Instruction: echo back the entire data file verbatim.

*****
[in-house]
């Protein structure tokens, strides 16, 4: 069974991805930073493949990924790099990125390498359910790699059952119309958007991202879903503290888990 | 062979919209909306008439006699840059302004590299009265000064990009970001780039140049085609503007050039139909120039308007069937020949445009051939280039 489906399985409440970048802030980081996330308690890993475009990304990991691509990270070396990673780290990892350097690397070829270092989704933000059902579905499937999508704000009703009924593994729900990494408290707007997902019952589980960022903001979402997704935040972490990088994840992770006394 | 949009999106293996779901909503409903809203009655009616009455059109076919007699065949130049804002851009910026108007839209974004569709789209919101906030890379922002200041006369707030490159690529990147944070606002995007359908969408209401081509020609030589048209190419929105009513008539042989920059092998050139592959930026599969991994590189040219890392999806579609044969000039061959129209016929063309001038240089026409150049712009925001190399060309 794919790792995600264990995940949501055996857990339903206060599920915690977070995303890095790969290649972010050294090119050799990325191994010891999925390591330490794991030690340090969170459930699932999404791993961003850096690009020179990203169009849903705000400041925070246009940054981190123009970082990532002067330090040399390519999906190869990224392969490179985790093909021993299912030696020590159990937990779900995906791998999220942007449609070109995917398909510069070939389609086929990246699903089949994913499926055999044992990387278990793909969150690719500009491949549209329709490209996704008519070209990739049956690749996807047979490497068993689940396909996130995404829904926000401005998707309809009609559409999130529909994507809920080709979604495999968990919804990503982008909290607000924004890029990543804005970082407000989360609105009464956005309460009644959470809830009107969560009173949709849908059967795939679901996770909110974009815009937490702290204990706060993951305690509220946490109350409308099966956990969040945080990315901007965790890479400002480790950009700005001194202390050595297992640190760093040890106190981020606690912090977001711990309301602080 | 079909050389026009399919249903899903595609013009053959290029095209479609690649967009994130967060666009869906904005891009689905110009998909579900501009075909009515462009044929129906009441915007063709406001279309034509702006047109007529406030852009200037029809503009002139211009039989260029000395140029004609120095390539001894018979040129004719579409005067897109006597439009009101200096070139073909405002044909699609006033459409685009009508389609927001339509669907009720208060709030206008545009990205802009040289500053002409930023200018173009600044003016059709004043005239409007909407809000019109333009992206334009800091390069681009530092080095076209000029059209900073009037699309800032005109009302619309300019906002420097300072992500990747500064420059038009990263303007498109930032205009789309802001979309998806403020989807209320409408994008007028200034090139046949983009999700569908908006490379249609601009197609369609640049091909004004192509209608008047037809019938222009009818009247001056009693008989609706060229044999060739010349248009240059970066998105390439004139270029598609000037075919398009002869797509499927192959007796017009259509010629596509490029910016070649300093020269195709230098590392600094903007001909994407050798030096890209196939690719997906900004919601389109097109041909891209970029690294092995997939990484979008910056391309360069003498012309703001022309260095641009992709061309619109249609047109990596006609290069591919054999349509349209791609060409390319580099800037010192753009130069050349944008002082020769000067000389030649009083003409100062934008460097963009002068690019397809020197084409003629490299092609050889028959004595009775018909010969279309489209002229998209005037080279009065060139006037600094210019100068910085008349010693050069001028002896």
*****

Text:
[in-house]
């Protein structure tokens, strides 16, 4: 069974991805930073493949990924790099990125390498359910790699059952119309958007991202879903503290888990 | 062979919209909306008439006699840059302004590299009265000064990009970001780039140049085609503007050039139909120039308007069937020949445009051939280039 489906399985409440970048802030980081996330308690890993475009990304990991691509990270070396990673780290990892350097690397070829270092989704933000059902579905499937999508704000009703009924593994729900990494408290707007997902019952589980960022903001979402997704935040972490990088994840992770006394 | 949009999106293996779901909503409903809203009655009616009455059109076919007699065949130049804002851009910026108007839209974004569709789209919101906030890379922002200041006369707030490159690529990147944070606002995007359908969408209401081509020609030589048209190419929105009513008539042989920059092998050139592959930026599969991994590189040219890392999806579609044969000039061959129209016929063309001038240089026409150049712009925001190399060309 794919790792995600264990995940949501055996857990339903206060599920915690977070995303890095790969290649972010050294090119050799990325191994010891999925390591330490794991030690340090969170459930699932999404791993961003850096690009020179990203169009849903705000400041925070246009940054981190123009970082990532002067330090040399390519999906190869990224392969490179985790093909021993299912030696020590159990937990779900995906791998999220942007449609070109995917398909510069070939389609086929990246699903089949994913499926055999044992990387278990793909969150690719500009491949549209329709490209996704008519070209990739049956690749996807047979490497068993689940396909996130995404829904926000401005998707309809009609559409999130529909994507809920080709979604495999968990919804990503982008909290607000924004890029990543804005970082407000989360609105009464956005309460009644959470809830009107969560009173949709849908059967795939679901996770909110974009815009937490702290204990706060993951305690509220946490109350409308099966956990969040945080990315901007965790890479400002480790950009700005001194202390050595297992640190760093040890106190981020606690912090977001711990309301602080 | 079909050389026009399919249903899903595609013009053959290029095209479609690649967009994130967060666009869906904005891009689905110009998909579900501009075909009515462009044929129906009441915007063709406001279309034509702006047109007529406030852009200037029809503009002139211009039989260029000395140029004609120095390539001894018979040129004719579409005067897109006597439009009101200096070139073909405002044909699609006033459409685009009508389609927001339509669907009720208060709030206008545009990205802009040289500053002409930023200018173009600044003016059709004043005239409007909407809000019109333009992206334009800091390069681009530092080095076209000029059209900073009037699309800032005109009302619309300019906002420097300072992500990747500064420059038009990263303007498109930032205009789309802001979309998806403020989807209320409408994008007028200034090139046949983009999700569908908006490379249609601009197609369609640049091909004004192509209608008047037809019938222009009818009247001056009693008989609706060229044999060739010349248009240059970066998105390439004139270029598609000037075919398009002869797509499927192959007796017009259509010629596509490029910016070649300093020269195709230098590392600094903007001909994407050798030096890209196939690719997906900004919601389109097109041909891209970029690294092995997939990484979008910056391309360069003498012309703001022309260095641009992709061309619109249609047109990596006609290069591919054999349509349209791609060409390319580099800037010192753009130069050349944008002082020769000067000389030649009083003409100062934008460097963009002068690019397809020197084409003629490299092609050889028959004595009775018909010969279309489209002229998209005037080279009065060139006037600094210019100068910085008349010693050069001028002896």